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Tour de France to add new mountain pass

PARIS – The Tour de France will have revamped rules and a slightly less mountainous but hopefully more exciting course in 2008, organizers announced yesterday, looking to inject fresh enthusiasm into cycling’s doping-battered showcase race.

After the drug problems of the past two Tours, riders will cross a geographical high in 2008, scaling Europe’s highest mountain pass – the 9,193-foot Col de la Bonette-Restefond. Last climbed by the Tour in 1993, it is one of 19 major mountain passes that riders will face, two fewer than in this year’s race.

And for the first time since 1966, the race will start with a full road stage – 121 miles from Brest to Plumelec in Brittany – instead of an opening individual time-trial race against the clock that had become traditional. The goal is to give more riders, and not just time-trial experts, the chance to compete for the race lead and its coveted yellow jersey from the very start.

Adding further unpredictability to the mix, organizers have done away with time bonuses that were awarded to the fastest finishers each day and those who were among the first at other fixed points along the route. That rule change, especially in the high mountains which often open up large time gaps between riders, could lead to a tighter and more suspenseful and open Tour.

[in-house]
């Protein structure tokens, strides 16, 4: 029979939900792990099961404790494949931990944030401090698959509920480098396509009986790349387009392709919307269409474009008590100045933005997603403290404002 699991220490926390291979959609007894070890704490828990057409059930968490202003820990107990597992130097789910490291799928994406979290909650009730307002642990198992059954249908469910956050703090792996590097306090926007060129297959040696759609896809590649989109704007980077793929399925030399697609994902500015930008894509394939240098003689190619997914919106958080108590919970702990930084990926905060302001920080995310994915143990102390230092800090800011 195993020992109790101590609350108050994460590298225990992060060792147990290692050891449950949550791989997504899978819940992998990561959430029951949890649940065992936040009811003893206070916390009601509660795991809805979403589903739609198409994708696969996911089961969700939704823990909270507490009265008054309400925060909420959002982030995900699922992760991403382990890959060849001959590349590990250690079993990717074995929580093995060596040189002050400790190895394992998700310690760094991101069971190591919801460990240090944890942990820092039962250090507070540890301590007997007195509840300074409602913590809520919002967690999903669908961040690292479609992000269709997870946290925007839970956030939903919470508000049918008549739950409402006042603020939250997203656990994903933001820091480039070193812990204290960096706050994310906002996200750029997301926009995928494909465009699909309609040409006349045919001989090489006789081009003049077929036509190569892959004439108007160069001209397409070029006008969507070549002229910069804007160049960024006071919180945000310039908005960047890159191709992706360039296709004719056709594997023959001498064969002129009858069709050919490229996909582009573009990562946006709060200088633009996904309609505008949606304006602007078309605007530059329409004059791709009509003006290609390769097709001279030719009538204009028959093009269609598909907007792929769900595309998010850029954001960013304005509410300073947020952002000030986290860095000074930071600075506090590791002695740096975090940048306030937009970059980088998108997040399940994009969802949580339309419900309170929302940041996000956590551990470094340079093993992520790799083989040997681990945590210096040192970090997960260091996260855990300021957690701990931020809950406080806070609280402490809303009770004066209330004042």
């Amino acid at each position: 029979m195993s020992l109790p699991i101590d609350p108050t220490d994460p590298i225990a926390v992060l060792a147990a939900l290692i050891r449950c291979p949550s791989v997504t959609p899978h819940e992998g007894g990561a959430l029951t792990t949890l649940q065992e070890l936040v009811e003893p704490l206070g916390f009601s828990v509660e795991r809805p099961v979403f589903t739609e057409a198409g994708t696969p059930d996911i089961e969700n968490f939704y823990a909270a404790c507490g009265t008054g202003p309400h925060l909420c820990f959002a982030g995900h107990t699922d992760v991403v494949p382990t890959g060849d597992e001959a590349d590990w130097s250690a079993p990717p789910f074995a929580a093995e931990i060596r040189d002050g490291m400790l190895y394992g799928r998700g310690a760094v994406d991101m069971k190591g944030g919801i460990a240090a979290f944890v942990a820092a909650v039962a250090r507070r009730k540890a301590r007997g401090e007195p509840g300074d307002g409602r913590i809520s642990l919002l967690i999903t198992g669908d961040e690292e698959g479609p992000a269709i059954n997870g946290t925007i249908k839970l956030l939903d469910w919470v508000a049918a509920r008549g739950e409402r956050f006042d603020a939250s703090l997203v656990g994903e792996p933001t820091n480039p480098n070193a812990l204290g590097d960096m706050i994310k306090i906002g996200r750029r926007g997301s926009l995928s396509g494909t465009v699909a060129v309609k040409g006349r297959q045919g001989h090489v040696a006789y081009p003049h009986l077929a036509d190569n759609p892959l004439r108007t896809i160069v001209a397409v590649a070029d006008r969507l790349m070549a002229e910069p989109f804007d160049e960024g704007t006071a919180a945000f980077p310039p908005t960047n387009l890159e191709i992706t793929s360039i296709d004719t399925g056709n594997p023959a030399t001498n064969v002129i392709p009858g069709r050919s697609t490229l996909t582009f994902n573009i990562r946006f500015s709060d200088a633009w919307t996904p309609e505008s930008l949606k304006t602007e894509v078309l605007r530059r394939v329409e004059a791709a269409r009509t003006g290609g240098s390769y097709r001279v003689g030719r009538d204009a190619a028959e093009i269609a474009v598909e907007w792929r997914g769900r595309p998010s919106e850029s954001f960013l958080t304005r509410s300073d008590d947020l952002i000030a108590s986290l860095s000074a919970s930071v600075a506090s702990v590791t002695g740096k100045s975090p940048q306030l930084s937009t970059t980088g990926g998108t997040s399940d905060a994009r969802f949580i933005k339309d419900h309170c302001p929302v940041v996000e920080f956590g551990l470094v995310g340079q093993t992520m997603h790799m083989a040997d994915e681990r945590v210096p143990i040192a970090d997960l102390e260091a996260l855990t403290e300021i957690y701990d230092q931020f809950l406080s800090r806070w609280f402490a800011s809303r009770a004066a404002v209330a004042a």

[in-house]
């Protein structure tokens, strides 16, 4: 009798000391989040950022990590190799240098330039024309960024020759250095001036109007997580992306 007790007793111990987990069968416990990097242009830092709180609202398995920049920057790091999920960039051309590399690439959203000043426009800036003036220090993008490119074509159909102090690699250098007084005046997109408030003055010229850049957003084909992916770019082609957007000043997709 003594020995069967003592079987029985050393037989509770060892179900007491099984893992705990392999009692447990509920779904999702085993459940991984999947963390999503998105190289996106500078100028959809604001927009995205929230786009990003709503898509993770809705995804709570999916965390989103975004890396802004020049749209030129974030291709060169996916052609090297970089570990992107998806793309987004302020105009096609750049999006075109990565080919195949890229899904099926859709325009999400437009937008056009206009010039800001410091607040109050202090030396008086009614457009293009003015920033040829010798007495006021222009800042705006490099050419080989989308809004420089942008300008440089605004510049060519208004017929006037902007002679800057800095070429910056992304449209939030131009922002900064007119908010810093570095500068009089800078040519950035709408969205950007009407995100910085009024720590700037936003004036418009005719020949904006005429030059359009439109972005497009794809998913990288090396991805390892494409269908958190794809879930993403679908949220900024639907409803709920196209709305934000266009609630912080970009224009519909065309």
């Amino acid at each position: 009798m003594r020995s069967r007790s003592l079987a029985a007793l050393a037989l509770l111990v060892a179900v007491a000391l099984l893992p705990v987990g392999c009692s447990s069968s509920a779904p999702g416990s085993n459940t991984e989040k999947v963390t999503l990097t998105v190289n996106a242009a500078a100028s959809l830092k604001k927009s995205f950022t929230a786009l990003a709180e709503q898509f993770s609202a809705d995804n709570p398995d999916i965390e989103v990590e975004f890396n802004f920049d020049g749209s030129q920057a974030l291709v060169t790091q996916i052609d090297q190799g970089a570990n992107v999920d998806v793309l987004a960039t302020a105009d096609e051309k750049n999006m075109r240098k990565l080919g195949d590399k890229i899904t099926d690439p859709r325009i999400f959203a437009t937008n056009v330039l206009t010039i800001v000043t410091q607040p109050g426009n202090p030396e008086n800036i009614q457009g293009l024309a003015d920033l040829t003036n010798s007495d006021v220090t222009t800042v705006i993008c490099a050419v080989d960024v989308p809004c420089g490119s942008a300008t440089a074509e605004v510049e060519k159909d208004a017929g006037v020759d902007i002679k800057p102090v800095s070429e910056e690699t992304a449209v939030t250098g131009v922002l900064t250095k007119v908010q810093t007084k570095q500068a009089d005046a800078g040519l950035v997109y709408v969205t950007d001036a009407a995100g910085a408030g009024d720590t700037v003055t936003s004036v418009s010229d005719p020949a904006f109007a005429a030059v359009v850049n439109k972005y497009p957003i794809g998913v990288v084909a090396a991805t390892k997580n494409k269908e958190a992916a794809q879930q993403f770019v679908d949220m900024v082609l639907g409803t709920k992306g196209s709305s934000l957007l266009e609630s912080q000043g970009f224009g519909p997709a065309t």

The July 5-27 Tour will cover 2,200 miles, with 21 stages and two rest days. The first of two time trials will come on Day 4. The second comes on the penultimate day, to fix the finishing order before the race concludes with its habitual processional final ride to the Champs-Elysees in Paris, when the winner often sips champagne in the saddle as he rides.

“The idea was really to break the classic scenarios,” Tour director Christian Prudhomme said. “I am convinced that cycling will rediscover its romanticism that made it a legend.”

It needs to. Drug scandals have pushed the sport into crisis, denting sponsors’ enthusiasm and television viewership. The 2006 Tour winner, Floyd Landis, was stripped of the title for failing a doping test. This year’s edition was a doping debacle, with race leader Michael Rasmussen sent home for skipping drug tests and favorite Alexandre Vinokourov testing positive for a banned blood transfusion.

Cycling has responded with new anti-doping measures announced this week.

Prudhomme said it was “inconceivable” that any rider would be allowed to start next year without signing on to perhaps the most important measure – a series of tests that will allow drug-testers to build a blood profile for each athlete. If follow-up tests show significant changes to that profile – which could be caused by drug use – riders could be barred from racing.

Prudhomme called the program “a real progress in the fight against doping.”

“We’re setting off with good hope,” said Jean-Francois Pescheux, another senior Tour official. “We have to because otherwise cycling is heading for catastrophe. If the 2008 season is a repeat of 2007 and 2006 it’s the end of cycling and I think everyone is aware of that.”

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